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Karmarama says ‘stupid twats’ cycle campaign was not sanctioned by the company

Karmarama has said that a RideSmart campaign which included roadsign limericks about the deaths of fictional cyclists was created by one individual, and had not been sanctioned by the agency or any of its clients.

The campaign also included this paragraph on the RideSmart website: “Every year in this country there are around 19,000 reported cycling accidents on our roads, and on average 3,000 cyclists who are killed or seriously injured. Cyclists riding like stupid twats cause a percentage of these accidents so lots of accidents, injuries and deaths could therefore be avoided.”

Christopher Peck, policy coordinator for national cycling charity CTC, told The Drum: “This appalling campaign trivialises cyclists’ deaths and seeks to pin the blame on the victims, rather than the perpetrators of road crime. We know that for adult cyclists the majority of deaths are blamed on motor vehicle operators, not cyclists.”

Karmarama apologised for the ‘well-intended but misjudged’ campaign, saying that the individual involved has apologised to cyclists and staff members.

A spokesperson told The Drum that HR will not allow any comment to be made on whether the individual will be dismissed by the company, or if it has been settled by the apology.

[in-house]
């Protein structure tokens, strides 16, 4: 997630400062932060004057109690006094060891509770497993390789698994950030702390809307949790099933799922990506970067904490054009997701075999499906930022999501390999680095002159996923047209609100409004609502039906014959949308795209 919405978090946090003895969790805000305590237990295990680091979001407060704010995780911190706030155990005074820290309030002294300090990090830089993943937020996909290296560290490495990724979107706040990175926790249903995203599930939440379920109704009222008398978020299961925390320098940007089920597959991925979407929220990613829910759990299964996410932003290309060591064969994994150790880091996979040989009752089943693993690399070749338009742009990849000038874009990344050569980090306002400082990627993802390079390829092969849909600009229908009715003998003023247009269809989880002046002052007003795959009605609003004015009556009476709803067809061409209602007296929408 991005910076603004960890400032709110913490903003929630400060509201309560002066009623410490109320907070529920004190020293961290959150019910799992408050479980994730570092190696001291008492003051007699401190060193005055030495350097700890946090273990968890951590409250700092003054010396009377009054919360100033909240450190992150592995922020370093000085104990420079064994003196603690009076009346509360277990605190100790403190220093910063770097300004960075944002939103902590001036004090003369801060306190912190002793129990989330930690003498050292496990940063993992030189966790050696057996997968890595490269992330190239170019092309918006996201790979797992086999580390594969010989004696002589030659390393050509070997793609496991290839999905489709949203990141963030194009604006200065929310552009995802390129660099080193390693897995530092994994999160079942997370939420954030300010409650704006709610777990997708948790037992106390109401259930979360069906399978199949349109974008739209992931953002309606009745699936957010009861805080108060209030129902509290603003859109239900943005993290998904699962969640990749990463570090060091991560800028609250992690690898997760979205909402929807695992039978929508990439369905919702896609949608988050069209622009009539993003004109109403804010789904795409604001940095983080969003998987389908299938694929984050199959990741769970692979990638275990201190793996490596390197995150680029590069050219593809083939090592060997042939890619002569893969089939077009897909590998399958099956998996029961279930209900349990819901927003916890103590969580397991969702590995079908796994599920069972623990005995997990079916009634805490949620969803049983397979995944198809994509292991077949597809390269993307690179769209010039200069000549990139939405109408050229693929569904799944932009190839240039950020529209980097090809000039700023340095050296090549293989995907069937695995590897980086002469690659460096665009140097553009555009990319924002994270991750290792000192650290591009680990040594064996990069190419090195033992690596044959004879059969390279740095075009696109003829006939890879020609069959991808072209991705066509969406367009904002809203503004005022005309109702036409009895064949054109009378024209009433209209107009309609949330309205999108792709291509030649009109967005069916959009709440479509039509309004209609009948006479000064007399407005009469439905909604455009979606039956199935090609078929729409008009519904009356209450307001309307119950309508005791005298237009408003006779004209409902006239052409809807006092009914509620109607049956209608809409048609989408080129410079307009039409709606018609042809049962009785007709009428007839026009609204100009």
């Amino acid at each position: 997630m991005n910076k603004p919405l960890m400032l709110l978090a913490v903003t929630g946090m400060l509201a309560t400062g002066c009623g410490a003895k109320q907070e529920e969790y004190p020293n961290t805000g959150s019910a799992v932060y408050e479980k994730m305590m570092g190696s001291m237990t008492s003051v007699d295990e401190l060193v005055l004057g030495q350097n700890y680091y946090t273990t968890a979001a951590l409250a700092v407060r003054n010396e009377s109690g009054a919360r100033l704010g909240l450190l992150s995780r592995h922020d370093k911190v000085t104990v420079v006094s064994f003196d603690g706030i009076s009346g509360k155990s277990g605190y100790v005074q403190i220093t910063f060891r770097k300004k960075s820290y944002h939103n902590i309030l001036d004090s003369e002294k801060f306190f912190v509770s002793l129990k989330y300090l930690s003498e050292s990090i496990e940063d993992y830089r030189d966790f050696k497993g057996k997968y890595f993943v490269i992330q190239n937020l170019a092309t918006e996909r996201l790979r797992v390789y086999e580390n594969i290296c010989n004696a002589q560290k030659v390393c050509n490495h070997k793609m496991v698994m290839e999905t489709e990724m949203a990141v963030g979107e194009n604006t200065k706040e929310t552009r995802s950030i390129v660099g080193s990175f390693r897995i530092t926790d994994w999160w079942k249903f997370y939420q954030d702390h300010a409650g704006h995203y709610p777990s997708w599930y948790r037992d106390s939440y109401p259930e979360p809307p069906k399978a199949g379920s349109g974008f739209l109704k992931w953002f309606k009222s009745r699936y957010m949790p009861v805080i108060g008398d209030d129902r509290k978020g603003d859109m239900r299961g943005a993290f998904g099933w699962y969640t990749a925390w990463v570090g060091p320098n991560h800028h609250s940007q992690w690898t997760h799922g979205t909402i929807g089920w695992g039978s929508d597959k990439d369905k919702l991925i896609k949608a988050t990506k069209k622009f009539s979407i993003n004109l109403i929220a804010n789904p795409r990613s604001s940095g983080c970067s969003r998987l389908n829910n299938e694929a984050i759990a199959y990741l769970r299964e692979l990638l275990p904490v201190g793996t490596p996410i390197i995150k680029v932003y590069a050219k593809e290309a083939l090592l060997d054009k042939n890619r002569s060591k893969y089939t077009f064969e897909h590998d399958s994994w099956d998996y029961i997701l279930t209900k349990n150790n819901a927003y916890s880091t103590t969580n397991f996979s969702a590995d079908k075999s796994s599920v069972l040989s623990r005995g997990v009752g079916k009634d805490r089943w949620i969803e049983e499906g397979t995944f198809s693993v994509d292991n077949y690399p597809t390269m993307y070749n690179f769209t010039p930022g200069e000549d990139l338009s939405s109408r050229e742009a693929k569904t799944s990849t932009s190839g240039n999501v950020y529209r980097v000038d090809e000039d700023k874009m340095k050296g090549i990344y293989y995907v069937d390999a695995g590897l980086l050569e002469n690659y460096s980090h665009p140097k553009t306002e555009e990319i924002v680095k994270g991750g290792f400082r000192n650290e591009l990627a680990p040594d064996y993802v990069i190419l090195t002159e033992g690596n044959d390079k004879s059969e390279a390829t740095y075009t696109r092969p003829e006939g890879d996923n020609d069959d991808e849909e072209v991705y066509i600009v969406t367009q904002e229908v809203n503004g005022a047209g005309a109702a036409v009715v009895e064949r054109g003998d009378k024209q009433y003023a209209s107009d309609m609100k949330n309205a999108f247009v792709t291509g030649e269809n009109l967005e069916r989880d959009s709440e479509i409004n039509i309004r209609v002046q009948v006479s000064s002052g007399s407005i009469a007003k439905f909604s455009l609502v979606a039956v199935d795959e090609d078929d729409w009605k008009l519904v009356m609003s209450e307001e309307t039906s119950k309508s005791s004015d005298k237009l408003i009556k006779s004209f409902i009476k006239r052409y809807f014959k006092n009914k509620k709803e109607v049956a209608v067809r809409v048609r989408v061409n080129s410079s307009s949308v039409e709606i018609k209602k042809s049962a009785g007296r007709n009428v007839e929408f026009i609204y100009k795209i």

The roadsigns have now been removed, and an apology placed on the RideSmart website.

UPDATED: Leigh Marshall, founder and editor at Filles a Velo and editor at Women's Cycle Sport Scotland, told The Drum: "I think that the Ride Smart 'campaign' was extremely misguided and very ill thought out. There doesn't appear to have been any research into cycling accident statistics. It wasn't evidence based, merely one individual's opinion.

"The 'campaign' apportions blame for cycling accidents on the cyclists and their behaviour. However if you look at the statistics, you see that most incidents are due to the cyclist being hit by a vehicle from behind. A very small percentage of accidents occur due to inappropriate behaviour from cyclists (red light jumping etc).

"Increasing awareness of safety for all roads users is no bad thing but, I believe we should be undertaking this in a balanced, more evidence based (statistical) way. The Ride Smart 'campaign' served little more than to stir up hatred for cyclists. It was written in an aggressive and immature tone, offering very little credibility."

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